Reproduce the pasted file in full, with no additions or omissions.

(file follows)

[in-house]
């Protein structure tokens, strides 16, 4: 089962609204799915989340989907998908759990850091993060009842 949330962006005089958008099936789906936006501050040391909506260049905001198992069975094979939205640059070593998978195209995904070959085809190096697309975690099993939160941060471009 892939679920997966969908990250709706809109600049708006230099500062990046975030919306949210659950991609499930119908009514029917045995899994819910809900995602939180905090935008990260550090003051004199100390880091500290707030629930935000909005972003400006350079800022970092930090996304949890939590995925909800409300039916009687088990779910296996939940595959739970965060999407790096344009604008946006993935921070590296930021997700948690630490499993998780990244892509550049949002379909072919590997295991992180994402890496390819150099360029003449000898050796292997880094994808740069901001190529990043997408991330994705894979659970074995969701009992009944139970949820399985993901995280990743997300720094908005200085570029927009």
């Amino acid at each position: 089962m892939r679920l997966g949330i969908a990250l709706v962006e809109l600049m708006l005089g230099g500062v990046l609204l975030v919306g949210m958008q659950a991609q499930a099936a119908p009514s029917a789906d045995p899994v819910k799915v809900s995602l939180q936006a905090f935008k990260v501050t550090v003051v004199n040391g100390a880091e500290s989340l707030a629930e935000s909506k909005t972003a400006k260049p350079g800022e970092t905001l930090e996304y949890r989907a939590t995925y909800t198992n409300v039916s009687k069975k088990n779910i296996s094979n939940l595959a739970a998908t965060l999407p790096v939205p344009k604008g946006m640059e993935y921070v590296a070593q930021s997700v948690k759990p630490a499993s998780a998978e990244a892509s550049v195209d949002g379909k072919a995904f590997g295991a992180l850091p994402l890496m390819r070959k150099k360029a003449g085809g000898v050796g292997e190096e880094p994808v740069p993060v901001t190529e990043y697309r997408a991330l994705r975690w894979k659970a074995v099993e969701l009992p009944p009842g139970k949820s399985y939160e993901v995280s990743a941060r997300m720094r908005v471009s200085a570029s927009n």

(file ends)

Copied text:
[in-house]
């Protein structure tokens, strides 16, 4: 089962609204799915989340989907998908759990850091993060009842 949330962006005089958008099936789906936006501050040391909506260049905001198992069975094979939205640059070593998978195209995904070959085809190096697309975690099993939160941060471009 892939679920997966969908990250709706809109600049708006230099500062990046975030919306949210659950991609499930119908009514029917045995899994819910809900995602939180905090935008990260550090003051004199100390880091500290707030629930935000909005972003400006350079800022970092930090996304949890939590995925909800409300039916009687088990779910296996939940595959739970965060999407790096344009604008946006993935921070590296930021997700948690630490499993998780990244892509550049949002379909072919590997295991992180994402890496390819150099360029003449000898050796292997880094994808740069901001190529990043997408991330994705894979659970074995969701009992009944139970949820399985993901995280990743997300720094908005200085570029927009």
């Amino acid at each position: 089962m892939r679920l997966g949330i969908a990250l709706v962006e809109l600049m708006l005089g230099g500062v990046l609204l975030v919306g949210m958008q659950a991609q499930a099936a119908p009514s029917a789906d045995p899994v819910k799915v809900s995602l939180q936006a905090f935008k990260v501050t550090v003051v004199n040391g100390a880091e500290s989340l707030a629930e935000s909506k909005t972003a400006k260049p350079g800022e970092t905001l930090e996304y949890r989907a939590t995925y909800t198992n409300v039916s009687k069975k088990n779910i296996s094979n939940l595959a739970a998908t965060l999407p790096v939205p344009k604008g946006m640059e993935y921070v590296a070593q930021s997700v948690k759990p630490a499993s998780a998978e990244a892509s550049v195209d949002g379909k072919a995904f590997g295991a992180l850091p994402l890496m390819r070959k150099k360029a003449g085809g000898v050796g292997e190096e880094p994808v740069p993060v901001t190529e990043y697309r997408a991330l994705r975690w894979k659970a074995v099993e969701l009992p009944p009842g139970k949820s399985y939160e993901v995280s990743a941060r997300m720094r908005v471009s200085a570029s927009n």